China obscures Biden’s transatlantic meeting

Of all the differences between the United States and its allies in Europe, the way it deals with China is the most intractable.

Fresh out of the G-7 love-in in Britain, President Biden is in Brussels this week to meet with NATO and European Union leaders. There will no doubt be warmer words of transatlantic harmony on topics like Covid-19, climate change and the importance of democracy.

Beneath the surface, points of disagreement remain. On long-standing issues such as European military spending, digital taxes, steel tariffs, and subsidies for Boeing and Airbus, diplomacy can likely bring progress. Where he will struggle to make significant progress is in reconciling different attitudes towards China.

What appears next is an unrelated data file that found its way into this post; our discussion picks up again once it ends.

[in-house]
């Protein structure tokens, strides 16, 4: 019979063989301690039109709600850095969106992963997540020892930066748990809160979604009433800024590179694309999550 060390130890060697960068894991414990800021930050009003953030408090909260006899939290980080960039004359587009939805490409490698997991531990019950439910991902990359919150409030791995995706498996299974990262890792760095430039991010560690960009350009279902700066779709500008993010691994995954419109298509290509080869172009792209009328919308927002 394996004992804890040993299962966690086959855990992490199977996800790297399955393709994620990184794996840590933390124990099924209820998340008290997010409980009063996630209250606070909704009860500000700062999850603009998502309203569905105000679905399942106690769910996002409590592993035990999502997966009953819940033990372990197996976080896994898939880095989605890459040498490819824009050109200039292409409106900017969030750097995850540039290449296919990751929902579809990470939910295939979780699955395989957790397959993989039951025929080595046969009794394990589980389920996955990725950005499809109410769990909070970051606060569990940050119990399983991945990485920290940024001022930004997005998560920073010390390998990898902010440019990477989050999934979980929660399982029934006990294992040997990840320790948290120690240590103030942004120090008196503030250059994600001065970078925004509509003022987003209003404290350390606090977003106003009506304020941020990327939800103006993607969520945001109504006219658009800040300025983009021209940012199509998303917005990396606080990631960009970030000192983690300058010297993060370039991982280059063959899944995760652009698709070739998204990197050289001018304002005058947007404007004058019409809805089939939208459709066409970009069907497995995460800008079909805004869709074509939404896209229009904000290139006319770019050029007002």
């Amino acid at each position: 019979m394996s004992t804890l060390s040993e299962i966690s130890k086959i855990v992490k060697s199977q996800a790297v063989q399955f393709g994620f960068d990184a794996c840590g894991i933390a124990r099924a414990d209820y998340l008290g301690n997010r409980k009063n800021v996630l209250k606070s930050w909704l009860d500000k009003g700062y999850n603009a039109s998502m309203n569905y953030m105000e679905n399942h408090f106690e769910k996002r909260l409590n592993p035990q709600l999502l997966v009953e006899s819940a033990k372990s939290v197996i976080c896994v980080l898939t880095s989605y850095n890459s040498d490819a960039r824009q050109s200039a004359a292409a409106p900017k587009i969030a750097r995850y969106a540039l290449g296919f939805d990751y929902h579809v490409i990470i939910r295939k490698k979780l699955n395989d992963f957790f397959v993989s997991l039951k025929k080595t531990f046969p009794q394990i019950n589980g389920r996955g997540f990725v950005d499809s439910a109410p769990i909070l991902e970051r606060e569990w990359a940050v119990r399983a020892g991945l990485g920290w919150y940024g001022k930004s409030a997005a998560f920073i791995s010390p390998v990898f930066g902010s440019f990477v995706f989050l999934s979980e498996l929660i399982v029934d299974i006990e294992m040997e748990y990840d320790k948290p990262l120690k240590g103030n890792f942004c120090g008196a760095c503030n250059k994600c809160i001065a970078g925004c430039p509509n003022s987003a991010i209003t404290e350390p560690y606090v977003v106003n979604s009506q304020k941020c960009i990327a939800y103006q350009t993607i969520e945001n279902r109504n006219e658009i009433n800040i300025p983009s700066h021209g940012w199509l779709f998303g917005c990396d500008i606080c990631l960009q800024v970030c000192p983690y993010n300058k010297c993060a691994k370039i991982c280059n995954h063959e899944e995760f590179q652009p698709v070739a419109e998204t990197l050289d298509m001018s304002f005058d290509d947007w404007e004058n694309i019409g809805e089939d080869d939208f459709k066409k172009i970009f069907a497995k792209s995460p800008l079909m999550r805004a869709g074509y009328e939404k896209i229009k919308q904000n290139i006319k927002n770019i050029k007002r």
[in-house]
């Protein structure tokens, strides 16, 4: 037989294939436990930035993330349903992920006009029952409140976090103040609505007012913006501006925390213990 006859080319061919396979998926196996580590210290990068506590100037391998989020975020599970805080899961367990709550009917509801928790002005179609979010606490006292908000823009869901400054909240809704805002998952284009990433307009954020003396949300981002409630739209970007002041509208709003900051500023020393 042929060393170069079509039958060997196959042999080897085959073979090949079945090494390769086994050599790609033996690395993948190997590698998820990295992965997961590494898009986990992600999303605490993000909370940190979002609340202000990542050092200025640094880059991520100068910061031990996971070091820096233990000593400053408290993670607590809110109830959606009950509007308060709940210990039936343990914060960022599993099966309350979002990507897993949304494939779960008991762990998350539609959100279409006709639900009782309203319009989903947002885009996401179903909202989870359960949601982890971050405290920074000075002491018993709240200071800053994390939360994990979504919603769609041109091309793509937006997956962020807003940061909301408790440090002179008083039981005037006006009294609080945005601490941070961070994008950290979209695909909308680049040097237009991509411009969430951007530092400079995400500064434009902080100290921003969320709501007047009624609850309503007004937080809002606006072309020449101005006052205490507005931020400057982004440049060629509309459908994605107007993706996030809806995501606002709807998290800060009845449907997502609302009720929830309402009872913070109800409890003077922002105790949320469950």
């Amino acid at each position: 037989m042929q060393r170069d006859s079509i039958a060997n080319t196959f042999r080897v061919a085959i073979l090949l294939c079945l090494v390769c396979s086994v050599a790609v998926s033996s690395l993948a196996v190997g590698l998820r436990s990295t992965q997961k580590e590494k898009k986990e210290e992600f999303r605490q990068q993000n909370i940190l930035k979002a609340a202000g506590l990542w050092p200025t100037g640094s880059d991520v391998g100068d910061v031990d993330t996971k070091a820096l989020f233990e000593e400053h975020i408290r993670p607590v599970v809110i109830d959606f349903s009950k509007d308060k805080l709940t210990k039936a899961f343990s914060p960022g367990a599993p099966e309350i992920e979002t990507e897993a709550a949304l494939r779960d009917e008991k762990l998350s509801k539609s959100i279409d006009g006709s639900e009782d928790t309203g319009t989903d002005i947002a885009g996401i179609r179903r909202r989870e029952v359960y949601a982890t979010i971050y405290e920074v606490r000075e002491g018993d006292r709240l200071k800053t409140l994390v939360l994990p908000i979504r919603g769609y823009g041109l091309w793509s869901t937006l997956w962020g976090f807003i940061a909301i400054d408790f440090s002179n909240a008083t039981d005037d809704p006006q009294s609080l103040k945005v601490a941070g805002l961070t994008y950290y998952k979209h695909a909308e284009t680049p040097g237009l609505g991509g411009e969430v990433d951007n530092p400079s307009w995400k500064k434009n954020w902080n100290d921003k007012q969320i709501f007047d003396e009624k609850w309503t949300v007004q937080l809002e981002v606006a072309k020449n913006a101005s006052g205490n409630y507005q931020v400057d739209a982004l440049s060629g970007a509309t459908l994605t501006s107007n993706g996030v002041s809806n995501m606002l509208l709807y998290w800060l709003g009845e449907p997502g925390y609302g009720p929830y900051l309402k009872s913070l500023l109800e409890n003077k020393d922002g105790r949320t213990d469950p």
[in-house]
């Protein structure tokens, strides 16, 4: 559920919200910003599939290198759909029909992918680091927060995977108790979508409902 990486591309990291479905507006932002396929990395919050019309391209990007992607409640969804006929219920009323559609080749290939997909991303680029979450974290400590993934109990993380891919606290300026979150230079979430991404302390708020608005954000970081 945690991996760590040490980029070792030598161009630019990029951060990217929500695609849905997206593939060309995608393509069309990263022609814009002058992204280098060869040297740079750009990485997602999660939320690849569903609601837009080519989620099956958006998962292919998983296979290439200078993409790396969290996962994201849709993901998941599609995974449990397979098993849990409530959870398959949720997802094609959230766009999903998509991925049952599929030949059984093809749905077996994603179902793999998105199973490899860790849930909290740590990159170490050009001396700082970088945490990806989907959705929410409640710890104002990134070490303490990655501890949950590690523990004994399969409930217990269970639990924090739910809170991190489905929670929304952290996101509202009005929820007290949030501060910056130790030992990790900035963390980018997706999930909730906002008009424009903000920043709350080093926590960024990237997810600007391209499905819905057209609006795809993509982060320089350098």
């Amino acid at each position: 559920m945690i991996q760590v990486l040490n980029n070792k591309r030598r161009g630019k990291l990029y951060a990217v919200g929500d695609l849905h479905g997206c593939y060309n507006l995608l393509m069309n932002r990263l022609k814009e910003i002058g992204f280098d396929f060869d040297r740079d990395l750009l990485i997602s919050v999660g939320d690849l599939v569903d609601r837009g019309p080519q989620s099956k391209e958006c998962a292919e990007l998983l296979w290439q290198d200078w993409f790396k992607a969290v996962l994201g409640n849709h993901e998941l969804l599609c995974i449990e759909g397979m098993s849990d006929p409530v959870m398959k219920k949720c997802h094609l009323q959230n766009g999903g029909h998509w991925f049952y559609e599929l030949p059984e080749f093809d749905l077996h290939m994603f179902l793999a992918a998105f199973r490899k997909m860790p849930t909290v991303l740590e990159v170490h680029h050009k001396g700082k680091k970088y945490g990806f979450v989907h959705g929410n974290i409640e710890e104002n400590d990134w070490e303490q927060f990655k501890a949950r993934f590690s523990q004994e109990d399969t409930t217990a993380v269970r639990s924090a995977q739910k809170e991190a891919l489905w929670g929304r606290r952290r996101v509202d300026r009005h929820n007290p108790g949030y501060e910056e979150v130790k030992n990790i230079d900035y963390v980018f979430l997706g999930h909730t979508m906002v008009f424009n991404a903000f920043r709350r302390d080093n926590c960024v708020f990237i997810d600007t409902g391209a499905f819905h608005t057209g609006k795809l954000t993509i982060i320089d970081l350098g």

The weekend’s G-7 communiqué was primarily hawkish on China, but the accompanying commentary underscored the balance the EU must strike. European leaders such as Frenchman Emmanuel Macron and Italian Mario Draghi have stressed the need to cooperate with Beijing.

Attitudes in Brussels towards the Asian nation have hardened, as have in Washington. In 2019, the EU took a big step forward and called China a “systemic rival”. It has since established powers to screen foreign investment and proposed new rules to block takeovers by government-subsidized companies. Central and Eastern European countries have also cooled off on Beijing’s Belt and Road initiative.

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